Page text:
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In one of the unlikeliest of collaborations, which came to light several weeks ago, Mercedes Benz partnered with Mario Kart 8 in an advertising campaign – and all things considered, the result has been pretty good for the luxury car manufacturer. Considering the popularity of the game, it hasn’t been too bad a deal for Nintendo, either.
The campaign involved a 30-second commercial and some frankly bizarre-looking free DLC swag for the game. Though the DLC is not yet available outside of Japan, it has been quite a hit with Japanese gamers – especially those doing some car shopping.
No less bizarre, the commercial featured a tiny pixelized version of the SUV speeding its way through the first level of Super Mario Bros. After smashing its way through the platformer and squashing a few goombas, the car makes a leap and completely soars over the flagpole – crashing down to the ground as a real vehicle. Swerving to a stop, live action Mario steps out – complete with mustache and bulbous nose – and manages to take several steps before being struck down by another goomba.
Although no actual numbers have made their way into the public’s hands, sales are, at least anecdotally, looking up for the company. Their Japanese showrooms are getting a lot of foot traffic from people excited about the DLC or who just saw the commercial and decided to come in. Mercedes-Benz Japan’s CEO Kintaro Ueno called it “quite a talking point,” and explained, “I can say that it’s going well.”
Nintendo released the eighth installment of the Mario Kart series in May. Mario Kart 8 has sold quite well, considering that it was released on Nintendo’s less-than-successful Wii U console. Over two million copies have been sold so far. The game is Nintendo’s best hope for selling their pricy system until Super Smash Bros. Wii U is released, hopefully this holiday season. Lack of third-party support has resulted in lengthy Wii U release droughts. Additionally, Nintendo is looking to add Amiibofunctionality to Mario Kart 8 at a later date. Amiibos are an upcoming line of character models made by Nintendo that will add functionality to various Nintendo games, similar to Skylanders and Disney Infinity,but with, perhaps, more mainstream appeal. Nintendo hopes that these figurines will help turn things around their ailing console.
Nintendo has historically been reluctant to release DLC. In some cases, this strategy has made Nintendo seem like a breath of fresh air in a greedy industry. For example, Nintendo released Animal Crossing: New Leaf with no DLC functionality aside from the occasional free downloadable gift. When one considers the immense DLC potential of the Animal Crossing series, it’s surprising that Nintendo did not take a route similar to The Sims and release cash-in expansion after cash-in expansion.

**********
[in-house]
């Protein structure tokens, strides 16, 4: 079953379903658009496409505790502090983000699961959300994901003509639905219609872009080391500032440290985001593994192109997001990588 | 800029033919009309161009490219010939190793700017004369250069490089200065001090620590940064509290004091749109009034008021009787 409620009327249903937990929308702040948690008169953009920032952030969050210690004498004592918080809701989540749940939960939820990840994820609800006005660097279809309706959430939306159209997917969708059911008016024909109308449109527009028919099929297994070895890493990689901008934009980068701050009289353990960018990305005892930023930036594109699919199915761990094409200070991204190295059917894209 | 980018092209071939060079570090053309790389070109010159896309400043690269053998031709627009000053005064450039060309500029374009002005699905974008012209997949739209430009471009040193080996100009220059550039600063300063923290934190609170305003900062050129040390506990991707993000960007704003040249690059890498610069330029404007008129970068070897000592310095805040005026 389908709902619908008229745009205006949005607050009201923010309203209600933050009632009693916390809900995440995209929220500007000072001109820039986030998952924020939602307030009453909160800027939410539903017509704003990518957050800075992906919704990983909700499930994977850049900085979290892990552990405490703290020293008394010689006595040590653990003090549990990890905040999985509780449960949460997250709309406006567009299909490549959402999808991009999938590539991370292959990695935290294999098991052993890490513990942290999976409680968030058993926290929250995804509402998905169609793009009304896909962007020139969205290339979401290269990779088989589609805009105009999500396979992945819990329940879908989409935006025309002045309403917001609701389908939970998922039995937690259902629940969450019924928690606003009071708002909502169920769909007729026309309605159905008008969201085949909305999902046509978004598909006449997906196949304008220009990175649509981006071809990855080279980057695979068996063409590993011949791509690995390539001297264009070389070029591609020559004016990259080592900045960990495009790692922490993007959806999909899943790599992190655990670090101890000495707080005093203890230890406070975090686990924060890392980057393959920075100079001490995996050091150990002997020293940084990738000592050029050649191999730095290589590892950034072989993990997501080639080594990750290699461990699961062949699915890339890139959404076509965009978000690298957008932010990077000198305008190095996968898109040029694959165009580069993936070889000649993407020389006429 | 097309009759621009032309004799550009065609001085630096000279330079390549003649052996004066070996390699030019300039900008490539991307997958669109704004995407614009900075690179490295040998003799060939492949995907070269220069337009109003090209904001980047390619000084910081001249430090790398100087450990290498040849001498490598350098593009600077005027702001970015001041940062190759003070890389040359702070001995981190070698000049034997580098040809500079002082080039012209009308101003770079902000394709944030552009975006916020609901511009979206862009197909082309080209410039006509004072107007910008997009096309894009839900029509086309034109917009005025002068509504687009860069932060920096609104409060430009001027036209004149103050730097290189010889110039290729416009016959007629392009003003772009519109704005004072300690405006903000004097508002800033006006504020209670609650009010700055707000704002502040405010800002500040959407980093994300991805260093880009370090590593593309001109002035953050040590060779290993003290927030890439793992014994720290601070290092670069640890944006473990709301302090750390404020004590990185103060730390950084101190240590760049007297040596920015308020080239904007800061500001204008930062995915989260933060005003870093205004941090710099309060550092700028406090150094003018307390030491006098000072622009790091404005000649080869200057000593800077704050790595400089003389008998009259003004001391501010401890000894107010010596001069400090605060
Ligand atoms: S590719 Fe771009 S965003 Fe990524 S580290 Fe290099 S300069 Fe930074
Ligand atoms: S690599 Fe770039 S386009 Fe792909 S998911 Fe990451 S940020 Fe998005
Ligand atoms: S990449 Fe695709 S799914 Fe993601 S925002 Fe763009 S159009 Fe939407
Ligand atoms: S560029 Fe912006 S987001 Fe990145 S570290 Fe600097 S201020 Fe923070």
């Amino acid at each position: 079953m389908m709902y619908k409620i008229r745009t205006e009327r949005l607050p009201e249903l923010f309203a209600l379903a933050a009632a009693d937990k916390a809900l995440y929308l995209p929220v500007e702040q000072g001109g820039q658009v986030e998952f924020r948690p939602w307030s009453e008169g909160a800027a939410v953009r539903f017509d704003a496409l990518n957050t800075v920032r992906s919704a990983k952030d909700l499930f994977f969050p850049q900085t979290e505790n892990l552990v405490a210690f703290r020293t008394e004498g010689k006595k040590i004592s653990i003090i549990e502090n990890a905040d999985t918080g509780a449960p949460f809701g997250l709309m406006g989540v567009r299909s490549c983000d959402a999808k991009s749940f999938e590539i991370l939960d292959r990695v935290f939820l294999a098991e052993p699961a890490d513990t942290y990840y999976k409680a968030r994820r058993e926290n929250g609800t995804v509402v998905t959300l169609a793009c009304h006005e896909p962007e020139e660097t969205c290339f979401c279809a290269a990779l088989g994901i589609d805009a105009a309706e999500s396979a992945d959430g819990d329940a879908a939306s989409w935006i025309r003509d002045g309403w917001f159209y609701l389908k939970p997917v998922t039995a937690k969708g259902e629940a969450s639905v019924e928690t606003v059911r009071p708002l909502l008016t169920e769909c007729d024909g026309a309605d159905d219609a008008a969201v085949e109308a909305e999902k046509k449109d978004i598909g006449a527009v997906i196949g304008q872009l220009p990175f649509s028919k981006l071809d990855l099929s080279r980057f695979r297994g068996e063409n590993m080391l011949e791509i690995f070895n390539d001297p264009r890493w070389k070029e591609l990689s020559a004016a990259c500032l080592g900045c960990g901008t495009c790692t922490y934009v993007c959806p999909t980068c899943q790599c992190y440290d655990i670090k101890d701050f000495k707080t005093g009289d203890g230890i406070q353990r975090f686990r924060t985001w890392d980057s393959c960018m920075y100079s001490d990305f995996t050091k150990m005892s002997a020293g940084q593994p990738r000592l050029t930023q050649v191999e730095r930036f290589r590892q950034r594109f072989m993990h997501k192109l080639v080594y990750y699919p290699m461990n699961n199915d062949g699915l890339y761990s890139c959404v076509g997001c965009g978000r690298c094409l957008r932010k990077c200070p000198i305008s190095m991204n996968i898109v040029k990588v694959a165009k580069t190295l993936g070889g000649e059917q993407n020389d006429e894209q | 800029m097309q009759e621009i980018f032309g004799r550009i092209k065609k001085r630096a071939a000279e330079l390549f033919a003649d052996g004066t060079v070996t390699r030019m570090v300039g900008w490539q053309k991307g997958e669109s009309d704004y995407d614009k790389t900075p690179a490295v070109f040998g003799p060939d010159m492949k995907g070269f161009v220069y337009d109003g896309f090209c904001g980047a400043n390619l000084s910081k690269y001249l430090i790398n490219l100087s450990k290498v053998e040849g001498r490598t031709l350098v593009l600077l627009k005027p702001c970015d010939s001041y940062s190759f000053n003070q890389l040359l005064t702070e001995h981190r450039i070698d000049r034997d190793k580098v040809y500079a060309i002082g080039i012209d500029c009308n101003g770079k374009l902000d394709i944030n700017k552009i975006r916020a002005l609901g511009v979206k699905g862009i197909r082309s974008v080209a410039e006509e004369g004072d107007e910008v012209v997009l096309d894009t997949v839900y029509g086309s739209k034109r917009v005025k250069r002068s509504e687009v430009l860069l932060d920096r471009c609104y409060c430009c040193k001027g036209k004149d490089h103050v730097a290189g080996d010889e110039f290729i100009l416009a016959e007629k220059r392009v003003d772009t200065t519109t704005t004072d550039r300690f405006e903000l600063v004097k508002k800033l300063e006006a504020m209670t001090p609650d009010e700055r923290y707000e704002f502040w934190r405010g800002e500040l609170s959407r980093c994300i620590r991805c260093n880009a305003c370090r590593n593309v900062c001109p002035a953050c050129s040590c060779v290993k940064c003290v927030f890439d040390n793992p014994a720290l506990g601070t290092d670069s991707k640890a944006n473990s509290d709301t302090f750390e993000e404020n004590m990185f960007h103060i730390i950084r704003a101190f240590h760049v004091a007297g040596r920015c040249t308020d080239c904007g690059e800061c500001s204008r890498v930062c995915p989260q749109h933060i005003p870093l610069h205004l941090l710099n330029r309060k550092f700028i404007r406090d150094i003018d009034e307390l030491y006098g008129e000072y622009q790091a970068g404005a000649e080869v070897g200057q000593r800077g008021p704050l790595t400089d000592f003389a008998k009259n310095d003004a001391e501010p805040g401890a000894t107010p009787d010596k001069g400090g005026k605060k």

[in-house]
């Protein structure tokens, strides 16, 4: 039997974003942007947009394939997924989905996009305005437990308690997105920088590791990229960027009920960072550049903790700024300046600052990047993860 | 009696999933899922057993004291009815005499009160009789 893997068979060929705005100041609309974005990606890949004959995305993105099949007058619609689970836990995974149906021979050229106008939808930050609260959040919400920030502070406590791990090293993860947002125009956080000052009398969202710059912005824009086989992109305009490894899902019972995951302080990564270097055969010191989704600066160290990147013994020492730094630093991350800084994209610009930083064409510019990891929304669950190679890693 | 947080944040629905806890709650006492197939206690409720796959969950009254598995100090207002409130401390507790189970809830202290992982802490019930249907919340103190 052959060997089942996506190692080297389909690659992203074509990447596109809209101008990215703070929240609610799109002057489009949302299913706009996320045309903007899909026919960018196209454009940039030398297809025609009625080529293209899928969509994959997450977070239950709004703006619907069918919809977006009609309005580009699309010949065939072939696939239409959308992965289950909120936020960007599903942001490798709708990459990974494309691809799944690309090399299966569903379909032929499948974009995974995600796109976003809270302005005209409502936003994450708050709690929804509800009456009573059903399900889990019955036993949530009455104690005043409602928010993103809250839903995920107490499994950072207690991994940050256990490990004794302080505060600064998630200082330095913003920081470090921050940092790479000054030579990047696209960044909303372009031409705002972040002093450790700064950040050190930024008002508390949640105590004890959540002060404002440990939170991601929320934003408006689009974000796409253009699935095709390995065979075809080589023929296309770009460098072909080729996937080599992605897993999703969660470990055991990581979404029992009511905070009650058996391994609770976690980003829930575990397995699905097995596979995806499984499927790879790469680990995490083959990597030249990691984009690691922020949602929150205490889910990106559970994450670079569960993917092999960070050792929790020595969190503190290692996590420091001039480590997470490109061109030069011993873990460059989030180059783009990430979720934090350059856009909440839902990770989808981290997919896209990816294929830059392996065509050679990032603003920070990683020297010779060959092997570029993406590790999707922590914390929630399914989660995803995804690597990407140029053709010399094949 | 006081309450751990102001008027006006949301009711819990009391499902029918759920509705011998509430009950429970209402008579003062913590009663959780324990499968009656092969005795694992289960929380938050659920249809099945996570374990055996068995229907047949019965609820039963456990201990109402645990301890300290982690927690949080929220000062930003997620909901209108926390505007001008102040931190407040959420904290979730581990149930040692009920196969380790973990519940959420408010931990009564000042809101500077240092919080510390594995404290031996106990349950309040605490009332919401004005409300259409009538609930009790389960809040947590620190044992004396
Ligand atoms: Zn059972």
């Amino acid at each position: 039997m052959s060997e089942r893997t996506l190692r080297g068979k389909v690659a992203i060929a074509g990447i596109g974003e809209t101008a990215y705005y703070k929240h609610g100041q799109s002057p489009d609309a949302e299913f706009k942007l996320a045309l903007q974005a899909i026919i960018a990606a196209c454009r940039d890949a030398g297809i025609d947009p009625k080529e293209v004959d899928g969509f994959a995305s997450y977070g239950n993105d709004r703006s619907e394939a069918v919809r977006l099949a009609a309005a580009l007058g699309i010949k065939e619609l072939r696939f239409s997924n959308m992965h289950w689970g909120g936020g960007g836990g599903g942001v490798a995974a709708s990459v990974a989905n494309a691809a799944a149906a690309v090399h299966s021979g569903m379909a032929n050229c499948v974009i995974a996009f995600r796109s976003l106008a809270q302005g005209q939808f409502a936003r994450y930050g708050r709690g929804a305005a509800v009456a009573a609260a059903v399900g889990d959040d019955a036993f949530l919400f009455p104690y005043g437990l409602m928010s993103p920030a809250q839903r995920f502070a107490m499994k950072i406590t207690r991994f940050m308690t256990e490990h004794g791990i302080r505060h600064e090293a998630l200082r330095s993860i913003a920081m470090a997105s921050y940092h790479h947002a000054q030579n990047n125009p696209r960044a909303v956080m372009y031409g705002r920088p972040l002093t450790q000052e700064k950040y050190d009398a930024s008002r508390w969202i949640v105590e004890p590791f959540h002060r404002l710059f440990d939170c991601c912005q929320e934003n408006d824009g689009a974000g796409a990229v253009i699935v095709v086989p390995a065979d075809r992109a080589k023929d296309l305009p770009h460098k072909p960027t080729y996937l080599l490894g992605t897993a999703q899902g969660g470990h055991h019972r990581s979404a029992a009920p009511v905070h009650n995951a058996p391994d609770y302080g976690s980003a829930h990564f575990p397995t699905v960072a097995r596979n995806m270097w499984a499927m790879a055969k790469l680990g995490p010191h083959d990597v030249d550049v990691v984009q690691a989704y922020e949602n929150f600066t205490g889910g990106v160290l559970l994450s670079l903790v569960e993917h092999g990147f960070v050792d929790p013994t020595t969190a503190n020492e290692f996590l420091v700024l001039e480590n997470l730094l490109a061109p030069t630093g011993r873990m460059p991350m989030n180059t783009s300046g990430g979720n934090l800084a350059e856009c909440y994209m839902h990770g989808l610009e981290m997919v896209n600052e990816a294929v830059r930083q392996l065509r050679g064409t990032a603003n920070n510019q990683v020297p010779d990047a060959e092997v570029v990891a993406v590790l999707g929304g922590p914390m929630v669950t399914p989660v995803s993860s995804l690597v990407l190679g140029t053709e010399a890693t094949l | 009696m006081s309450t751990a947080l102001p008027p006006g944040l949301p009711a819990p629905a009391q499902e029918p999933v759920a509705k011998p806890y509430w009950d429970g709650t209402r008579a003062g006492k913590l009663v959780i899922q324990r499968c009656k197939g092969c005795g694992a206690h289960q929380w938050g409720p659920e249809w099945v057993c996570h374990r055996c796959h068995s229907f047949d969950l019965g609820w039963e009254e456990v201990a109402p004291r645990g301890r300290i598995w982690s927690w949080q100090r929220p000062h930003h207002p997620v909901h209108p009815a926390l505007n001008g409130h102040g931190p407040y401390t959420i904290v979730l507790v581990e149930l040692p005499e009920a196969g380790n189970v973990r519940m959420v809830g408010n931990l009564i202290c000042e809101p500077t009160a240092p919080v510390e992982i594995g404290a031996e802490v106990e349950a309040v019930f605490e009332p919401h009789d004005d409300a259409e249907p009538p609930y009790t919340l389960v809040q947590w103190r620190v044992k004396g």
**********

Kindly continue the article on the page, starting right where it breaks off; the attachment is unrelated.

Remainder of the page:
Nintendo has released some pay-for DLC, such as level packs for New Super Mario Bros. 2, but we have yet to see DLC anywhere near the level of many other companies, most particularly EA. When you consider Nintendo’s less-than-stellar sales as of late, you can’t help but wonder why Nintendo doesn’t take advantage of the huge profits that Animal Crossing or Poke’mon DLC would inevitably entail. In the past, Nintendo has indicated that they do not want to dilute their beloved series by releasing cheap software full of in-app purchases or low-quality pay-for DLC. Nintendo has stated, however, that they are looking to release apps for mobile devices, but these apps will simply serve to push consumers toward their hardware. (Don’t expect a full-featured Zelda game on your iPhone anytime soon!)
While Mario Kart 8 does not break this trend of minimal DLC, it is quite interesting to note the commercial aspect of the DLC that was included. The ultra-realistic SUV (realistic, that is, besides the oversize character that sits in the entire body of the car), with its detailed parts and sleek shine, stands out like a sore thumb in the middle of the cartoony gameplay.
While the DLC has apparently resulted in quite a few Mercedes sales, the reasons behind these sales may puzzle a lot of us. One possible explanation is that while cute games tend to be dismissed as “kiddie” in the West, particularly in North America, cute culture is widespread in Japan, and it is quite possible that many adults who could buy a new Mercedes play Mario Kart. Additionally, Mario Kart is such a long-running series that the commercial could have triggered nostalgic feelings in many adults who remember older entries in the series. Regardless, the DLC is a conversation starter if nothing else, and it will be interesting to see whether it’s the start of a trend towards more commercial DLC in Nintendo games.
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